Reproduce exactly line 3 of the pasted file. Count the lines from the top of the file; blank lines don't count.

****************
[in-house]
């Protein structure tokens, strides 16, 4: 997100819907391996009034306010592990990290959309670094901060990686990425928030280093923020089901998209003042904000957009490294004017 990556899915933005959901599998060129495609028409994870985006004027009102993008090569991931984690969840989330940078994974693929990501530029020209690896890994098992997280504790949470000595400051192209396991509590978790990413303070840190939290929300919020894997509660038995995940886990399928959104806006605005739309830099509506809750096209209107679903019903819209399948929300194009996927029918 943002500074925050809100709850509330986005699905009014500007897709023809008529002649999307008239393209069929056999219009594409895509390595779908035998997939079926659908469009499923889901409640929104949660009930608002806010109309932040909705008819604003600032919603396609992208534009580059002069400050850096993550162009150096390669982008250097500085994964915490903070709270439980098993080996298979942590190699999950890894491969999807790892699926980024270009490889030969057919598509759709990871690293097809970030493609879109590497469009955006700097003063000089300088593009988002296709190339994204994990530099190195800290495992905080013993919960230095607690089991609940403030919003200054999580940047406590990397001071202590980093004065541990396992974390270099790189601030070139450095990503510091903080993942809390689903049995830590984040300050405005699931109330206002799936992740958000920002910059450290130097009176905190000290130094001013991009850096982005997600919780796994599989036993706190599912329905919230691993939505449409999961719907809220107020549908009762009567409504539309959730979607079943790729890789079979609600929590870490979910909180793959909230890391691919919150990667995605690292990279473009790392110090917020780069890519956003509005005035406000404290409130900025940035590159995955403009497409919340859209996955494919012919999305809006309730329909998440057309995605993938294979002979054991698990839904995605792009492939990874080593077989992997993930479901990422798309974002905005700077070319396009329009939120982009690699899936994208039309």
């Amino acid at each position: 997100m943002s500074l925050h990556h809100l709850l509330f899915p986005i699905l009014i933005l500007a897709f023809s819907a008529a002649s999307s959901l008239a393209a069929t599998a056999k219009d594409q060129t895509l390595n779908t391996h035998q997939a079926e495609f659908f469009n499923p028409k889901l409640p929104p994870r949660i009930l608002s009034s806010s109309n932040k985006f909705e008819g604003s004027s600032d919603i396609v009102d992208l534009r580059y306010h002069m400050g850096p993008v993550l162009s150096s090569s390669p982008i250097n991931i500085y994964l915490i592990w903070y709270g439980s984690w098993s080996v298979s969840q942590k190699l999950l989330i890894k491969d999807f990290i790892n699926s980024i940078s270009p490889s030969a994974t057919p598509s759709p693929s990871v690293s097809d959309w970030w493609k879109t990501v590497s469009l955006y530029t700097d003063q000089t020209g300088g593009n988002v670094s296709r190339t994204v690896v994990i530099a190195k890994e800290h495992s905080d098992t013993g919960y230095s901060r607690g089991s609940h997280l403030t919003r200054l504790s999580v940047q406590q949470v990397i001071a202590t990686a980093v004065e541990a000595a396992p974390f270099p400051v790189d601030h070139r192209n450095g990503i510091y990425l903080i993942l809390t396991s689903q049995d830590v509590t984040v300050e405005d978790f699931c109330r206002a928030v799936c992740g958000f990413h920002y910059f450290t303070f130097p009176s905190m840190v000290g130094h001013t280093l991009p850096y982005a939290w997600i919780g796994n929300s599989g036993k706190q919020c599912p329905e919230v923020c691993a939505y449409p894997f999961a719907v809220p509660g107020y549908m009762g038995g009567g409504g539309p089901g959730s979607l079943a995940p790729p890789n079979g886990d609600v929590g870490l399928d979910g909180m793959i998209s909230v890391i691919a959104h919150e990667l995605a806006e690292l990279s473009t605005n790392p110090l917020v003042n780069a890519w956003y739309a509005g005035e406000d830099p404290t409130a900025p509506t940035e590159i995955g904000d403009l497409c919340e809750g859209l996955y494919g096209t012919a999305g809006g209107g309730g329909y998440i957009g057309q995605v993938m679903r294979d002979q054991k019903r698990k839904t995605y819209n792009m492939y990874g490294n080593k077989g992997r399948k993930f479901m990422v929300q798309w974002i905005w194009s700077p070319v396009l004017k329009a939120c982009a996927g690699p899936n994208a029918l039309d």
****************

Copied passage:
């Amino acid at each position: 997100m943002s500074l925050h990556h809100l709850l509330f899915p986005i699905l009014i933005l500007a897709f023809s819907a008529a002649s999307s959901l008239a393209a069929t599998a056999k219009d594409q060129t895509l390595n779908t391996h035998q997939a079926e495609f659908f469009n499923p028409k889901l409640p929104p994870r949660i009930l608002s009034s806010s109309n932040k985006f909705e008819g604003s004027s600032d919603i396609v009102d992208l534009r580059y306010h002069m400050g850096p993008v993550l162009s150096s090569s390669p982008i250097n991931i500085y994964l915490i592990w903070y709270g439980s984690w098993s080996v298979s969840q942590k190699l999950l989330i890894k491969d999807f990290i790892n699926s980024i940078s270009p490889s030969a994974t057919p598509s759709p693929s990871v690293s097809d959309w970030w493609k879109t990501v590497s469009l955006y530029t700097d003063q000089t020209g300088g593009n988002v670094s296709r190339t994204v690896v994990i530099a190195k890994e800290h495992s905080d098992t013993g919960y230095s901060r607690g089991s609940h997280l403030t919003r200054l504790s999580v940047q406590q949470v990397i001071a202590t990686a980093v004065e541990a000595a396992p974390f270099p400051v790189d601030h070139r192209n450095g990503i510091y990425l903080i993942l809390t396991s689903q049995d830590v509590t984040v300050e405005d978790f699931c109330r206002a928030v799936c992740g958000f990413h920002y910059f450290t303070f130097p009176s905190m840190v000290g130094h001013t280093l991009p850096y982005a939290w997600i919780g796994n929300s599989g036993k706190q919020c599912p329905e919230v923020c691993a939505y449409p894997f999961a719907v809220p509660g107020y549908m009762g038995g009567g409504g539309p089901g959730s979607l079943a995940p790729p890789n079979g886990d609600v929590g870490l399928d979910g909180m793959i998209s909230v890391i691919a959104h919150e990667l995605a806006e690292l990279s473009t605005n790392p110090l917020v003042n780069a890519w956003y739309a509005g005035e406000d830099p404290t409130a900025p509506t940035e590159i995955g904000d403009l497409c919340e809750g859209l996955y494919g096209t012919a999305g809006g209107g309730g329909y998440i957009g057309q995605v993938m679903r294979d002979q054991k019903r698990k839904t995605y819209n792009m492939y990874g490294n080593k077989g992997r399948k993930f479901m990422v929300q798309w974002i905005w194009s700077p070319v396009l004017k329009a939120c982009a996927g690699p899936n994208a029918l039309d």